A dramatic increase in heroin and painkiller use in the Cincinnati, Ohio area worried Scott Wexelblatt, MD, a neonatologist at Cincinnati Children’s Perinatal Institute, leading him to spearhead a regional universal drug screening program for moms delivering at Cincinnati-area hospitals. Launched in September 2013, the program, which involves dual screening of mothers and their newborns, has been embraced by the Greater Cincinnati Health Council and has become one of the most visible of such programs in the United States. Others are watching it closely as they grapple with an exponential rise in both illicit and prescription drug abuse and a lack of clear guidelines for testing.

A study Wexelblatt led between 2012 and 2013 found 5.4% of all mothers had a positive drug test on admission and 3.2% of the mothers tested positive for opioids. “Opioids are what we worry about most,” he explained. “Among newborns exposed to opioids in utero, between 55 percent and 94 percent develop withdrawal signs—and 30 to 80 percent of those need pharmacologic treatment.”

Early diagnosis and treatment achieves the best outcomes. Babies with neonatal abstinence syndrome (NAS) often are irritable, feed poorly, and have diarrhea and seizures. Adverse long-term outcomes are less well studied, but neonatologists fear that kids in homes with substance abuse might suffer from child abuse, experience growth problems, and miss normal childhood milestones.

Universal Screening in Cincinnati

In Cincinnati’s universal screening program, participating hospitals encourage mothers to consent to testing. If mothers do not consent, their babies are tested instead. When possible, pregnant women identified with substance abuse problems are referred to addiction services. Opioid-exposed newborns may need longer stays in the hospital, especially if they are suffering from withdrawal and need pharmacologic care.

Cincinnati hospitals use urine immunoassays for initial screening, followed by mass spectrometry to validate results, according to Wexelblatt. Cincinnati Children’s mass spectrometry laboratory tests for 47 drugs of abuse in urine in a 6-minute analysis, he explained. “If samples arrive in our lab by 10:30 in the morning, we can get out reports by the end of the day.”

On the National Front

Elsewhere around the nation, drug toxicology screening programs for pregnant women and newborns continue to expand. Yet strong evidence-based guidelines for drug screening and referrals in this population are wanting. This absence was recognized at the federal level in November, when President Obama signed the Protecting Our Infants Act. It directs the Department of Health and Human Services (HHS) to identify and make available recommendations for preventing and treating prenatal opioid use disorders, and diagnosing and treating NAS specifically. Additionally, the act authorizes HHS to evaluate and coordinate federal efforts in research, response to NAS, and to assist state health agencies with data collection.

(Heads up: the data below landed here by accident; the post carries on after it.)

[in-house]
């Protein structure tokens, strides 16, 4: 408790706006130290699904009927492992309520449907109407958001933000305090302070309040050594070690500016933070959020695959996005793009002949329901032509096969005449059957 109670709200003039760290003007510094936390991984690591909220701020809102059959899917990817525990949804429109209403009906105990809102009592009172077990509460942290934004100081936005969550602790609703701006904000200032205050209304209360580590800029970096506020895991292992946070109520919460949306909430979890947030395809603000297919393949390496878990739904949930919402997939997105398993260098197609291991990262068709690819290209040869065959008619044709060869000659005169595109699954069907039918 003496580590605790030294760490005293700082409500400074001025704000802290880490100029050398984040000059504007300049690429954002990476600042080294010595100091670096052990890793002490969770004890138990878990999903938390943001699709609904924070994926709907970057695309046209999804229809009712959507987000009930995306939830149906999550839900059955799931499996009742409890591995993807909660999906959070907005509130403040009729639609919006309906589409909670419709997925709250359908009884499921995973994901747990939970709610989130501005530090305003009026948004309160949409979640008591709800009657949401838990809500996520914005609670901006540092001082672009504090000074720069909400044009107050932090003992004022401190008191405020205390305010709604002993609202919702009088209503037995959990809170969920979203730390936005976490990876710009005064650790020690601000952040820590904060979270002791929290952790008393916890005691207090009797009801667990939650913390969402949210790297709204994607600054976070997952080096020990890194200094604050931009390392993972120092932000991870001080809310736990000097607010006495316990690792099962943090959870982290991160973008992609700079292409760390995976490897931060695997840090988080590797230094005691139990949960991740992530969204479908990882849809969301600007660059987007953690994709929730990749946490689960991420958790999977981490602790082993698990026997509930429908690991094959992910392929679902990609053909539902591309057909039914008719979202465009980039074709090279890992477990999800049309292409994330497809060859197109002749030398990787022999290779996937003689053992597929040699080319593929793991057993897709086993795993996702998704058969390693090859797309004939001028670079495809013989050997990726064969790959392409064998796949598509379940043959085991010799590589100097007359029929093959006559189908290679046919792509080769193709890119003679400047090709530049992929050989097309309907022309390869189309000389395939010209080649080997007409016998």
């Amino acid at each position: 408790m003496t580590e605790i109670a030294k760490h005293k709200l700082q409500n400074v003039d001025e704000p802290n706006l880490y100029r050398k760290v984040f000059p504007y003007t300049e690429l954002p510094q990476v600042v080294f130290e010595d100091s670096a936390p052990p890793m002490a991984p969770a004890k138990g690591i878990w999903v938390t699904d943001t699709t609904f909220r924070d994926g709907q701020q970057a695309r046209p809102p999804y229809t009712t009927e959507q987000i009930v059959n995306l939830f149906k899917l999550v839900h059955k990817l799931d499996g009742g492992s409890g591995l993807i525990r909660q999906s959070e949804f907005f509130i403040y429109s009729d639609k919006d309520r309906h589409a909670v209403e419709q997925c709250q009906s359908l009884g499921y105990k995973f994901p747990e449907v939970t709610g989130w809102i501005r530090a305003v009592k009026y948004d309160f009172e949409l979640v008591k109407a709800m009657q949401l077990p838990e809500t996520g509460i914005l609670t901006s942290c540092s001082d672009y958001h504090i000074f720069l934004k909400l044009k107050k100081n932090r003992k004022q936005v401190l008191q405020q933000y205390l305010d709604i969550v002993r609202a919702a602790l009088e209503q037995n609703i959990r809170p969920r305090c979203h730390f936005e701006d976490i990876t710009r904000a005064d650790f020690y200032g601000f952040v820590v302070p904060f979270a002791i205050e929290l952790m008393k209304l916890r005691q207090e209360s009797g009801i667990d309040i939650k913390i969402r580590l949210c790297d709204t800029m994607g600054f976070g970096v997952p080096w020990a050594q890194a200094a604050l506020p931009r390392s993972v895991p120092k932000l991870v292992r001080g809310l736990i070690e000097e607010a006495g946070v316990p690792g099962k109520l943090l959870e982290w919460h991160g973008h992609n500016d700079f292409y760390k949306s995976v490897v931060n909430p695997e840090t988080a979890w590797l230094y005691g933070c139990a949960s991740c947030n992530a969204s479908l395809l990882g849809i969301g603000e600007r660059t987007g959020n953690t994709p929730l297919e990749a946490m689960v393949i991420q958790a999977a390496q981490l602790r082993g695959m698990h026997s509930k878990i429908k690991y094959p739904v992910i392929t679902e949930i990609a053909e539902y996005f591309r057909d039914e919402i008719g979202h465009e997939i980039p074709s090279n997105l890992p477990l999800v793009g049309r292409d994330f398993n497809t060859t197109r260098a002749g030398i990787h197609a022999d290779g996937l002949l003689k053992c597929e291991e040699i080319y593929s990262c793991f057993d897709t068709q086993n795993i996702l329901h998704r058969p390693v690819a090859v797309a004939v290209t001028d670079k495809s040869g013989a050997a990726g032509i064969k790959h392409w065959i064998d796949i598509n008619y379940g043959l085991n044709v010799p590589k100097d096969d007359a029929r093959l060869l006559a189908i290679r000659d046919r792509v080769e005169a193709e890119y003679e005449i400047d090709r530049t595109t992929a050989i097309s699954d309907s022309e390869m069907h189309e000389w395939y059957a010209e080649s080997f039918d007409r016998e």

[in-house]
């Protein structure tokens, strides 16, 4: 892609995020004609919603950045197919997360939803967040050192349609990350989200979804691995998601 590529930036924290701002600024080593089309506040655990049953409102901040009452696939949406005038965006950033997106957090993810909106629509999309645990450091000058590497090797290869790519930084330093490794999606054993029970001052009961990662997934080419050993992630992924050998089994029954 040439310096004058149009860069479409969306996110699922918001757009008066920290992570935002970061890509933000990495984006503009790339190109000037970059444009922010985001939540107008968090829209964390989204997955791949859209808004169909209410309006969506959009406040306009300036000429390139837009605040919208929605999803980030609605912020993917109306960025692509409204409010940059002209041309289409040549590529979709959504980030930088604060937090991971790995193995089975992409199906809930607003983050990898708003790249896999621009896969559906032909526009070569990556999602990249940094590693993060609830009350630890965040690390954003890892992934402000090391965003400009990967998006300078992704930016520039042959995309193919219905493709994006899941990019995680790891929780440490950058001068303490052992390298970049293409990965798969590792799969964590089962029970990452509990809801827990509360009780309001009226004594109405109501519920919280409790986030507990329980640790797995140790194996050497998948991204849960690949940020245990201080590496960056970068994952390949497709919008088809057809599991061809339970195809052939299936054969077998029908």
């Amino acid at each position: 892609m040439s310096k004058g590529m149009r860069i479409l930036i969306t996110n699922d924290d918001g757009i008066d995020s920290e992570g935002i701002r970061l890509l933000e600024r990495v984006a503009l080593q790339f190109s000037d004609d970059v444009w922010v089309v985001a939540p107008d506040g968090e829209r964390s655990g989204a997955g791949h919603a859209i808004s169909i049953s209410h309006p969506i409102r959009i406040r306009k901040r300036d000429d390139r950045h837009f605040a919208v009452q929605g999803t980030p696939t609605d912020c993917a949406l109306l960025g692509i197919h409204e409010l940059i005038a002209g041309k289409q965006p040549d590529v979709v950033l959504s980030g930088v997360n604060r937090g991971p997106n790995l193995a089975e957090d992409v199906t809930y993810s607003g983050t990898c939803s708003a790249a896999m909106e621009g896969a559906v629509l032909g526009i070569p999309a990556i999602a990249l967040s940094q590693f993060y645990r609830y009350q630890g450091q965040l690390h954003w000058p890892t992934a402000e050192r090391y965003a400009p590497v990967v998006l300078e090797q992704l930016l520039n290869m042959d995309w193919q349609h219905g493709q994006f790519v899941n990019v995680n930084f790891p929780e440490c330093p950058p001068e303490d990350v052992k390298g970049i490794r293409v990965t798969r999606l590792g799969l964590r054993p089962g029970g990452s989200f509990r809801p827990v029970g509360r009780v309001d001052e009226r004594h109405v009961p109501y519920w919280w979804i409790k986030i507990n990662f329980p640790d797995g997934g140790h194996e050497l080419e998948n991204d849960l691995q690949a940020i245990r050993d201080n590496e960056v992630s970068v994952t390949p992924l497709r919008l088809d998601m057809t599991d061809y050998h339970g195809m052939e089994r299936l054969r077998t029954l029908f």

Absent clear guidance, a patchwork of state- and hospital-specific practices prevail, from universal versus targeted screening, maternal urine screening versus urine, meconium, or even umbilical cord specimens from babies. Hospitals also differ in when to initiate confirmatory testing and how to communicate positive results.

The Case for Universal Screening

Many experts favor universal screening rather than risk-based screening. With the latter, “you are making a lot of assumptions and it tends to unfairly target low-income women,” suggested Jessica Young, MD, assistant professor of obstetrics and gynecology at Vanderbilt University in Nashville. “Risk-based screening is not the recommendation of [the American Congress of Obstetrics and Gynecology (ACOG)],” said Young. “ACOG recommends universal drug screening during prenatal care using a validated screening tool, such as the widely used 4P’sPlus.” The tool uses five questions to determine risk for substance abuse during pregnancy. A urine drug test is recommended, with patient consent, if the screen points to drug abuse.

“Urine drug testing can be a useful tool. However, because of the importance of patient consent and false positives, it is important that there be appropriate consent processes in place, as well as confirmatory results,” explained Young. The American Academy of Pediatrics also advocates a similar position.

A March 2013 survey of drug screening at institutions across Ohio found that 88% of maternity level 1 (basic) maternity care facilities favored universal screening, as did 75% of both level 2 (specialty) and level 3 (subspecialty) institutions, according to Steven Cotten, PhD, DABCC, assistant professor of pathology and associate director of chemistry and toxicology at Ohio State Wexner Medical Center in Columbus.